Entertainment A new, cheaper Chromecast upgrade is on the way – but with surprising specs
A new, cheaper Chromecast upgrade is on the way – but with surprising specs
It seems as though a new Chromecast with Google TV is about to break cover – and if the latest leak around the device is to be believed, it’s going to look more or less identical to the current model that was launched in September 2020.
As per Brazilian tech site Tecnoblog (opens in new tab) (via The Verge (opens in new tab)), documents relating to the device in question have made it to the National Telecommunications Agency regulator in Brazil, and appeared in a series of images: and the familiar white oval shape is again on show.
The other information that we get from this documentation is fairly standard for a Chromecast device: there’s the HDMI connector, Wi-Fi support up to 802.11ac (Wi-Fi 5) on the 2.4 GHz and 5 GHz frequencies, and support for Bluetooth LE.
Cheaper price point
While this documentation doesn’t reveal much more about the streaming dongle, earlier this week WinFuture (opens in new tab) obtained information that pointed to a more affordable Chromecast with Google TV that was limited to 1080p streaming rather than 4K.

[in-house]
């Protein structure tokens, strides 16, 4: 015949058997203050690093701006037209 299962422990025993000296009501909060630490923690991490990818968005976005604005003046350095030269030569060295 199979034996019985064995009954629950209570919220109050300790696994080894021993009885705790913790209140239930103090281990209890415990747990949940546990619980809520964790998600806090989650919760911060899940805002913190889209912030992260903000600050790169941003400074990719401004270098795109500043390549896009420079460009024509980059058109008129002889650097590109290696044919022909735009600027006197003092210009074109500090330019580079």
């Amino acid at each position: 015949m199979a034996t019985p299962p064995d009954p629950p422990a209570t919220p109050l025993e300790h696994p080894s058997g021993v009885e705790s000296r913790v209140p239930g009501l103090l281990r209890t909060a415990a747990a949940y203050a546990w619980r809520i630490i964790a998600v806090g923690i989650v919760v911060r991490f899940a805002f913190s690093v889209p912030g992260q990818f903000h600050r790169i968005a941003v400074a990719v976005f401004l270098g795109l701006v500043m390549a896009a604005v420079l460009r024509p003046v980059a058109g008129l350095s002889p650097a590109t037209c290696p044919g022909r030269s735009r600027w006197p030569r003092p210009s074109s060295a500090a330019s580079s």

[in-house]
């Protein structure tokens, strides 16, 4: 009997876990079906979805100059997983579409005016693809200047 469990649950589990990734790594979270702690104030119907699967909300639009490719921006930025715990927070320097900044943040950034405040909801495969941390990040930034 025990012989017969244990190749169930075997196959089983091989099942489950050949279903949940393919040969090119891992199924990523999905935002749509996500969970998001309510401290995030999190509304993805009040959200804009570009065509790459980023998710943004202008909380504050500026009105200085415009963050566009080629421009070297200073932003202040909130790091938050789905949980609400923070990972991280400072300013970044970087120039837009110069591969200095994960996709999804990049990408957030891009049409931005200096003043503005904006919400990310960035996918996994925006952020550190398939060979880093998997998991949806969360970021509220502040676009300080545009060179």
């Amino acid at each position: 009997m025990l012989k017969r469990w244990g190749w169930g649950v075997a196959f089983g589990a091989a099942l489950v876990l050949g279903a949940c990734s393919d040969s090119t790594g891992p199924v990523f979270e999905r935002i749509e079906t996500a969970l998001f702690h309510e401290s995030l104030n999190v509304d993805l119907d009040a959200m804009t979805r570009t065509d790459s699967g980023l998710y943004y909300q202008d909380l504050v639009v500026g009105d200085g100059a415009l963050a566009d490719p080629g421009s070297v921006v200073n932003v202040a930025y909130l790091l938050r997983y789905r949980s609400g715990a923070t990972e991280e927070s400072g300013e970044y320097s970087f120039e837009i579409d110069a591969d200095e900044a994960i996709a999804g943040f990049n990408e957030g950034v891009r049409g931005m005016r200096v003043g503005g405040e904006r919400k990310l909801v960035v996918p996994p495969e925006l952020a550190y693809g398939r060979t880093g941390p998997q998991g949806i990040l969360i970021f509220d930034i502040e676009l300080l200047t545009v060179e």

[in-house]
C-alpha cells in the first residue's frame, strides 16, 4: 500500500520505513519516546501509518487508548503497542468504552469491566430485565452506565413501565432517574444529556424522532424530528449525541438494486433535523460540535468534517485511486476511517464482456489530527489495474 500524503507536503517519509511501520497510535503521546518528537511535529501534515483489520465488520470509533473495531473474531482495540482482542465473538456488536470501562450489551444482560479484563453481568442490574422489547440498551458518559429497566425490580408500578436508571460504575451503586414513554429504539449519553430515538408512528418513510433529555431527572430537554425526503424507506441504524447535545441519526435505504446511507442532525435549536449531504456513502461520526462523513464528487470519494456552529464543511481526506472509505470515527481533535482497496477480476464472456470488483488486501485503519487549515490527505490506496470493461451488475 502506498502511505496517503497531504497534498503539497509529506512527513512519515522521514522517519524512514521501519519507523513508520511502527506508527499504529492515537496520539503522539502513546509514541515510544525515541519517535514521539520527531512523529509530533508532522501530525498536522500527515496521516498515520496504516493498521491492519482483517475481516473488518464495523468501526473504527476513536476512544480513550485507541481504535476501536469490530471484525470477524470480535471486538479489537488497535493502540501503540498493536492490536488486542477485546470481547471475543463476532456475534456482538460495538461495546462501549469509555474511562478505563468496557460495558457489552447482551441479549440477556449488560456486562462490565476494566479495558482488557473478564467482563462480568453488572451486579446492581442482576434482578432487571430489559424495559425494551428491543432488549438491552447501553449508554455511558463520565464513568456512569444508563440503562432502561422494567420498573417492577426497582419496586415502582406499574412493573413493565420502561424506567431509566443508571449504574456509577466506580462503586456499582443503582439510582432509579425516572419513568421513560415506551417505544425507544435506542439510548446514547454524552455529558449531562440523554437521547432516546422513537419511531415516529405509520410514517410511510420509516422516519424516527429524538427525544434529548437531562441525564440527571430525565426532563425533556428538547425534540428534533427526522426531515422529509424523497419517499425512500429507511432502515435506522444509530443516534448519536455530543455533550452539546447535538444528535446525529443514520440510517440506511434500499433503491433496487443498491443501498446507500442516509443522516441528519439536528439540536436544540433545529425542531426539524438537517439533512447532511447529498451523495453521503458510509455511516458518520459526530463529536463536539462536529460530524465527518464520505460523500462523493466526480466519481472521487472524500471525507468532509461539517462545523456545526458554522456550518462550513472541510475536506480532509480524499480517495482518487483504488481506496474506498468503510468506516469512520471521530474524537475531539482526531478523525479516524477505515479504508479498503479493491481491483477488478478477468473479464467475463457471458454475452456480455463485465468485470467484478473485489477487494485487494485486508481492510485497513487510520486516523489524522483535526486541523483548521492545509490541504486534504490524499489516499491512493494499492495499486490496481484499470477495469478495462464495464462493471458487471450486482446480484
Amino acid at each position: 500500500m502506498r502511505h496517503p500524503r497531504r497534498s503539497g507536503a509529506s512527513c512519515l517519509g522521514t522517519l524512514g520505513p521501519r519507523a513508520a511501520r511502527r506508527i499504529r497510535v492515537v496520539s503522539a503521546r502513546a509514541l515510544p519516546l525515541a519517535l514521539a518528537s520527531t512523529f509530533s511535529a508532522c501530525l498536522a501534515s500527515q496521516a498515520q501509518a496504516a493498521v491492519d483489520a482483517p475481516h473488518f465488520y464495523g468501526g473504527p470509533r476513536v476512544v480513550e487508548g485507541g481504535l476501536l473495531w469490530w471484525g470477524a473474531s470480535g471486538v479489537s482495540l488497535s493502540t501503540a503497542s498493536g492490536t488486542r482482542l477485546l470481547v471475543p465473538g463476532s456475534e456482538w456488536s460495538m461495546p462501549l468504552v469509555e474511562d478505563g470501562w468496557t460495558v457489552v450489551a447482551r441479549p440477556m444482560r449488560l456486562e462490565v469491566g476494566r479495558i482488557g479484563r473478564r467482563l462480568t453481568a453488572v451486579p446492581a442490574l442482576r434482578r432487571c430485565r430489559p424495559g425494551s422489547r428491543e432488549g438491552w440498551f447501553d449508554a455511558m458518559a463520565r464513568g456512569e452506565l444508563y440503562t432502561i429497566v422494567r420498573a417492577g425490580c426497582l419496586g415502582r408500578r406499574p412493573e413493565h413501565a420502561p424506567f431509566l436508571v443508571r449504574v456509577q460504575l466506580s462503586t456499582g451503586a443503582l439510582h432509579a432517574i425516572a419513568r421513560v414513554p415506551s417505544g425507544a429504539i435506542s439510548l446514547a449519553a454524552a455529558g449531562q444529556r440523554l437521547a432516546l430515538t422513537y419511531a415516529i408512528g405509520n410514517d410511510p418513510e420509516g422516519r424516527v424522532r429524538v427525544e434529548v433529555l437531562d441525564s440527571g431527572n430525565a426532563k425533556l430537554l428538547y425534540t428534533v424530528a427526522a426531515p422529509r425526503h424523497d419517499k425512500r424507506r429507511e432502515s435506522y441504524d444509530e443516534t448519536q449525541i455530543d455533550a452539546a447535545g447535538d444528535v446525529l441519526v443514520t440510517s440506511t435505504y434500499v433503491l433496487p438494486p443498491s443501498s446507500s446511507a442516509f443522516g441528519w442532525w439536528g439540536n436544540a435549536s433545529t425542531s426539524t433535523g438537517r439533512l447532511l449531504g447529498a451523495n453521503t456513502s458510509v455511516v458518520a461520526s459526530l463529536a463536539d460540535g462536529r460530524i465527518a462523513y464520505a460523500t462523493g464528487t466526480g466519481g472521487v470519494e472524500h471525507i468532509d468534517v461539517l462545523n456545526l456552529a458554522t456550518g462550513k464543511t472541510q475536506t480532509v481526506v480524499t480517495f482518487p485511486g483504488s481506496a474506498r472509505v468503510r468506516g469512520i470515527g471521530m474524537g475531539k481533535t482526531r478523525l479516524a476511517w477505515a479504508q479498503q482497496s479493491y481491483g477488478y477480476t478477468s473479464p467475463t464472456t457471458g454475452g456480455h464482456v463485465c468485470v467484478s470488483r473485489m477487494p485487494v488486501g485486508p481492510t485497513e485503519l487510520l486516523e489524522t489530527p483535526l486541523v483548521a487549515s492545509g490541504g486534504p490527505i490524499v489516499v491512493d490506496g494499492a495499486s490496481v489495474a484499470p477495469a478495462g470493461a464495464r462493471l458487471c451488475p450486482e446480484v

Although the drop in resolution will be disappointing to some, for others it won’t matter – and it means the new model will be more affordable. A starting price in Europe of €40 (about $40 / £35 / AU$60) has been mentioned, while the 4K Chromecast with Google TV currently retails for €70 (about $70 / £80 / AU$105).
The perfect opportunity to reveal the device is coming up: Google has announced a hardware event for October 6, at which it’s expected to show off the Pixel 7, the Pixel 7 Pro, the Pixel Watch, and perhaps a few other bits of hardware too.
Analysis: downgrades and upgrades
With the vast majority of TVs currently on sale opting for a 4K resolution, it’s perhaps somewhat surprising that the new Chromecast with Google TV will be sticking to 1080p. It will of course work in a 4K TV – it just won’t use the screen resolution to its full potential.
Google must be confident that there are enough smaller, secondary TVs stuck in bedrooms and offices that there will be a demand for this new model – especially as it looks set to cost significantly less than the 4K version that’s currently on sale.
The upcoming dongle might actually be a little faster than the current model and add some more storage – Google has admitted there have been issues with performance and storage space on the 4K device, and has been busy working to fix them.
With that in mind, the 1080p Chromecast with Google TV could get a boost in these areas. It would also bring the next generation Chromecast, with the remote control and the latest Google TV software, down to a budget price point as well.